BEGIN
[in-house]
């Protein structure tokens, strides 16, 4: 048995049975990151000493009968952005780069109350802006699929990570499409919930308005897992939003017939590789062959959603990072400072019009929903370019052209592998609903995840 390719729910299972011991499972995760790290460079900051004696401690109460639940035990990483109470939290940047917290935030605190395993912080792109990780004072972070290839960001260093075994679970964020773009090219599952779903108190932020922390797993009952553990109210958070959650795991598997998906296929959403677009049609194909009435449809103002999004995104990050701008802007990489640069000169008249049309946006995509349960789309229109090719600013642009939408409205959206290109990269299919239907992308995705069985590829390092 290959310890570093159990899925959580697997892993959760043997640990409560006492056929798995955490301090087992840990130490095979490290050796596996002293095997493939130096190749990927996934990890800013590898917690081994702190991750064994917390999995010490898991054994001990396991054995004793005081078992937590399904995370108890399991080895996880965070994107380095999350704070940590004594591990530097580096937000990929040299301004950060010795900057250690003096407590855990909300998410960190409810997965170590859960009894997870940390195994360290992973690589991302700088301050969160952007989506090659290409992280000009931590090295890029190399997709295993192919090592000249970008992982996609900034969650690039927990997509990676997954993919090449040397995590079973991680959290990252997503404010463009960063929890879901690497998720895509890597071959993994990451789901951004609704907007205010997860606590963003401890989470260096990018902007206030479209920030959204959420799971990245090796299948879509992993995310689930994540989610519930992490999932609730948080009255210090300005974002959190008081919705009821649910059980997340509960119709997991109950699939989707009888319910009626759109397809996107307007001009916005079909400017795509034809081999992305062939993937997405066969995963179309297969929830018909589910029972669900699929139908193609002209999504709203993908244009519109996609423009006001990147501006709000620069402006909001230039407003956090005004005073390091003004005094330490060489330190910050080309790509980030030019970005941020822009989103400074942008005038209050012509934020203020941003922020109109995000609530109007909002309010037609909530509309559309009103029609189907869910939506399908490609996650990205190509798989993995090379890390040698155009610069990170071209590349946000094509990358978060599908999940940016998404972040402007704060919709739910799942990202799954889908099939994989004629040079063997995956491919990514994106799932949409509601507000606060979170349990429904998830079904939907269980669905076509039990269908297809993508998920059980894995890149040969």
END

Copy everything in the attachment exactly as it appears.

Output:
[in-house]
């Protein structure tokens, strides 16, 4: 048995049975990151000493009968952005780069109350802006699929990570499409919930308005897992939003017939590789062959959603990072400072019009929903370019052209592998609903995840 390719729910299972011991499972995760790290460079900051004696401690109460639940035990990483109470939290940047917290935030605190395993912080792109990780004072972070290839960001260093075994679970964020773009090219599952779903108190932020922390797993009952553990109210958070959650795991598997998906296929959403677009049609194909009435449809103002999004995104990050701008802007990489640069000169008249049309946006995509349960789309229109090719600013642009939408409205959206290109990269299919239907992308995705069985590829390092 290959310890570093159990899925959580697997892993959760043997640990409560006492056929798995955490301090087992840990130490095979490290050796596996002293095997493939130096190749990927996934990890800013590898917690081994702190991750064994917390999995010490898991054994001990396991054995004793005081078992937590399904995370108890399991080895996880965070994107380095999350704070940590004594591990530097580096937000990929040299301004950060010795900057250690003096407590855990909300998410960190409810997965170590859960009894997870940390195994360290992973690589991302700088301050969160952007989506090659290409992280000009931590090295890029190399997709295993192919090592000249970008992982996609900034969650690039927990997509990676997954993919090449040397995590079973991680959290990252997503404010463009960063929890879901690497998720895509890597071959993994990451789901951004609704907007205010997860606590963003401890989470260096990018902007206030479209920030959204959420799971990245090796299948879509992993995310689930994540989610519930992490999932609730948080009255210090300005974002959190008081919705009821649910059980997340509960119709997991109950699939989707009888319910009626759109397809996107307007001009916005079909400017795509034809081999992305062939993937997405066969995963179309297969929830018909589910029972669900699929139908193609002209999504709203993908244009519109996609423009006001990147501006709000620069402006909001230039407003956090005004005073390091003004005094330490060489330190910050080309790509980030030019970005941020822009989103400074942008005038209050012509934020203020941003922020109109995000609530109007909002309010037609909530509309559309009103029609189907869910939506399908490609996650990205190509798989993995090379890390040698155009610069990170071209590349946000094509990358978060599908999940940016998404972040402007704060919709739910799942990202799954889908099939994989004629040079063997995956491919990514994106799932949409509601507000606060979170349990429904998830079904939907269980669905076509039990269908297809993508998920059980894995890149040969």